Papadakis, Maria C. "The Application and Implications of Information Technologies in the Home: Where Are the Data and What Do They Say?" Arlington, VA: National Science Foundation, Division of Science Resources Studies, 2001.

This report is a summation of a metastudy done by the National Science Foundation's Division of Science Resources Studies and SRI International's Science and Technology Policy Program to develop a consolidated information base on the role of information technologies (IT) in the home for use by NSF, SRS, and the larger research and policy communities. Their survey of the available research did uncover a number of potentially negative issues and effects.

Although PCs have been diffusing rapidly in recent years, rates of adoption are still much lower in poor and minority households compared to affluent and white homes. The research for both PC and Internet adoption indicates that socioeconomic factors (such as income, level of education, and marital status) and demographic factors (such as age, sex, and ethnicity) continue to be the primary predictors of home IT access. Very simply, income allows families to hurdle affordability barriers to adoption, and well-educated individuals are more likely to be aware of and appreciate the ways IT can be used in the home.

Racial/ethnic disparities in home access to IT typically cannot be explained by income or level of education alone. There are deeper cultural and social factors influencing the adoption process, but these factors have not been empirically identified or isolated.

Research on the actual impacts of IT on home, family, and individual household members is extremely limited in scale and scope, but a general theme of the impact research is the dual nature of home IT—it can be both beneficial and harmful. With respect to psychological well-being, there is mixed evidence regarding the impact of computing on individuals. Some data suggest that increasing Internet use is associated with social isolation, withdrawal, and stress—although Internet "addiction" may be limited to about 10 percent of Internet users and isn't necessarily associated with how much time an individual spends on the "Net." Evidence is found for both positive and negative behaviors associated with the use of video games, but also for neutral outcomes. For example, video game playing does not necessarily make children less sociable, and these games appear to be more intellectually challenging and stimulating than television on several key empirical measures of both affect and stimulation. Of cause for concern is the strong preference of boys for more aggressive video games, and for these preferences to be associated with more aggressive behavior and reduced sociability.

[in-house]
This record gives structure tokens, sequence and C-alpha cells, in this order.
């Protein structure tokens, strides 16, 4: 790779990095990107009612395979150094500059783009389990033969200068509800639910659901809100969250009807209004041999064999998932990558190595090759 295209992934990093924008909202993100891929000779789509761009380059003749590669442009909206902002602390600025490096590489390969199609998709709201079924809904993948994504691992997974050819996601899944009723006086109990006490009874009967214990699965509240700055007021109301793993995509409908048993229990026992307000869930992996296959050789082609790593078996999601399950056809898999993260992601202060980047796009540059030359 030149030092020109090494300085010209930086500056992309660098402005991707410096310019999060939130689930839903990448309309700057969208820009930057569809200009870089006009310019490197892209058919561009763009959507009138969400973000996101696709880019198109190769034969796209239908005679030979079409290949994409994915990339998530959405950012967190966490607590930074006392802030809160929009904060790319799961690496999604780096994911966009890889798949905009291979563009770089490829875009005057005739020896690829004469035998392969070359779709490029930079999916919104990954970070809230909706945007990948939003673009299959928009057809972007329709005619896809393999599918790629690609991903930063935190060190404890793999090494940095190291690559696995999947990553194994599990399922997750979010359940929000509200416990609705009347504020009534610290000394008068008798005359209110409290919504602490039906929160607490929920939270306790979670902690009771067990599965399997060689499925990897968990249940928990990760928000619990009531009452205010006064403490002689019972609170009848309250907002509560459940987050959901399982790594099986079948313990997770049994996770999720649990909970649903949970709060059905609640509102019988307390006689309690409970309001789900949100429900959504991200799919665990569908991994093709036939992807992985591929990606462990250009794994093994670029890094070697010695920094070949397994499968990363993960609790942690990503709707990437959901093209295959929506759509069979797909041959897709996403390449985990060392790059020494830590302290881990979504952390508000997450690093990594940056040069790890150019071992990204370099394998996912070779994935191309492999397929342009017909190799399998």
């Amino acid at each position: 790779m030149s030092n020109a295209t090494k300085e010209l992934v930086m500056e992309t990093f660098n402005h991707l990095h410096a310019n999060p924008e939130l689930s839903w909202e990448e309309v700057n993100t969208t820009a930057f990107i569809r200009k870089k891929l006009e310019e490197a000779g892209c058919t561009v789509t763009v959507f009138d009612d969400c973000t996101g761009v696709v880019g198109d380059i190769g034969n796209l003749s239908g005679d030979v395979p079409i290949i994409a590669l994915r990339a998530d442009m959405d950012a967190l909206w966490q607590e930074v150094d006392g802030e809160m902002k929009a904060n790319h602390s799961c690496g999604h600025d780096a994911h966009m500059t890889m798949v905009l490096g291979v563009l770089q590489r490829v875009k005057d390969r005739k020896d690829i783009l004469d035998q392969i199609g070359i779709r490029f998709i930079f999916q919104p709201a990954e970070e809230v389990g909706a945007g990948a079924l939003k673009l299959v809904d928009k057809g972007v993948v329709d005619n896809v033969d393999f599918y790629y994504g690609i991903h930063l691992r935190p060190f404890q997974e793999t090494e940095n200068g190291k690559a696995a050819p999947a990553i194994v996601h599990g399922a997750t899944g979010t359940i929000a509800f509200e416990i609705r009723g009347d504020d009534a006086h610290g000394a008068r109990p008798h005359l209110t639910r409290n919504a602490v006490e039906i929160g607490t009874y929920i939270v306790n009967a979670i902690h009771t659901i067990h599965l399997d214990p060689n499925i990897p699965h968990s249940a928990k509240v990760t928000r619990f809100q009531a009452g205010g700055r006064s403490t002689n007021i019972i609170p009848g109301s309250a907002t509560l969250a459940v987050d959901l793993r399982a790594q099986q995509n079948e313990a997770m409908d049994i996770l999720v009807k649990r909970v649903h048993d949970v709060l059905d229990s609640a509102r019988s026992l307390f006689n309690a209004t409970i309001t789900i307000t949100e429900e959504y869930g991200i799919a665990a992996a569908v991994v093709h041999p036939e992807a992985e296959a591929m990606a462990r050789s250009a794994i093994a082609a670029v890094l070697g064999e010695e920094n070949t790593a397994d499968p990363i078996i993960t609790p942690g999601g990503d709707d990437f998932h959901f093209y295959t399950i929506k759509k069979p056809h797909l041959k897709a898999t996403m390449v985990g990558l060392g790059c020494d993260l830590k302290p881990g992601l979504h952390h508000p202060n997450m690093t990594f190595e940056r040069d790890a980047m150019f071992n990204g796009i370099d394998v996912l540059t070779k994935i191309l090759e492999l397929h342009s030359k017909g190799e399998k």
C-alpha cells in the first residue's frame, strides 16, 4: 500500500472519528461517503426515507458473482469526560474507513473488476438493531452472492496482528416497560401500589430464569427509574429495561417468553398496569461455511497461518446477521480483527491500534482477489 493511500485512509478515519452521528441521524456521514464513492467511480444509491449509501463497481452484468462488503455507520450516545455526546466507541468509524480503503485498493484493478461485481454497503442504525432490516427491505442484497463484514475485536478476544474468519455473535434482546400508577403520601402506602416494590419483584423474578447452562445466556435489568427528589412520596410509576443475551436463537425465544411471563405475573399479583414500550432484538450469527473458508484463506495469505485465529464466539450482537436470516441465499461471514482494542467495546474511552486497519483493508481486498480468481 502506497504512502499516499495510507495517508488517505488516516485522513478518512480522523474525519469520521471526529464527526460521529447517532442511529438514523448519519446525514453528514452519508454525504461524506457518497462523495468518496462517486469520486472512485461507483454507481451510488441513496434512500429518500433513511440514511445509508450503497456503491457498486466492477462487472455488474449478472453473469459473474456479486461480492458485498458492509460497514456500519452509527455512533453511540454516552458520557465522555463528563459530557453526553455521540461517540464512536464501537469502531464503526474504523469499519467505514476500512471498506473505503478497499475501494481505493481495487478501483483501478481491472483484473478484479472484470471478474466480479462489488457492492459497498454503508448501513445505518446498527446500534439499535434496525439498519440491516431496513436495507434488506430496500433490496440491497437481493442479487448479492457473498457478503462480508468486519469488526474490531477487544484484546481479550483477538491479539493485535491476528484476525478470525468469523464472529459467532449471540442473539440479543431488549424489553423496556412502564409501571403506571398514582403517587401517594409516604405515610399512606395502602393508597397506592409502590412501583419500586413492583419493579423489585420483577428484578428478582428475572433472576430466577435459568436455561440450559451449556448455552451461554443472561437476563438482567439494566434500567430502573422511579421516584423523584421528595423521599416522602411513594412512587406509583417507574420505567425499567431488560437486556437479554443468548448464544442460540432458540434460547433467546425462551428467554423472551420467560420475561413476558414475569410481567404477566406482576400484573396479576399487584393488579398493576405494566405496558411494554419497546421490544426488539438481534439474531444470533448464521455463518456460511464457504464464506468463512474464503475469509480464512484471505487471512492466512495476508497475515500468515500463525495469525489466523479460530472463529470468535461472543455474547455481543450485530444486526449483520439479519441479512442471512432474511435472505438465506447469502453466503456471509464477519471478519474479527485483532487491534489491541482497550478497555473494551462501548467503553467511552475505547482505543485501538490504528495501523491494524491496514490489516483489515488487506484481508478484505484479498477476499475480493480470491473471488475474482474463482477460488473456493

The report also spends significant space discussing the problems related to the availability of data needed to conduct fruitful research. The author cites that there is a lack of data collection on the actual impacts of computer and Internet use on homes, families, and individual household members. There is also not enough detailed data collection on routines uses of home computing. According to the author, few of the data sources meet the standards demanded for scholarly analysis, because of methodological problems with the data collection. As a result, the author contends, many important research questions cannot even begin to be answered.

The author gives several examples of such questions.

The author states that there is an implicit assumption that a lack of access to technology in the home will perpetuate already problematic socioeconomic disadvantages. But, without better data and its associated research, we cannot determine whether or not that is true. "It is cliché to call for more surveys, more data collection, and more research. However, it is also clear that the data needed to answer fundamental questions about the impact of IT on the home are lacking. We simply do not know whether the presence of these technologies in the home 'makes a difference,' how, and whether it is worth the costs."

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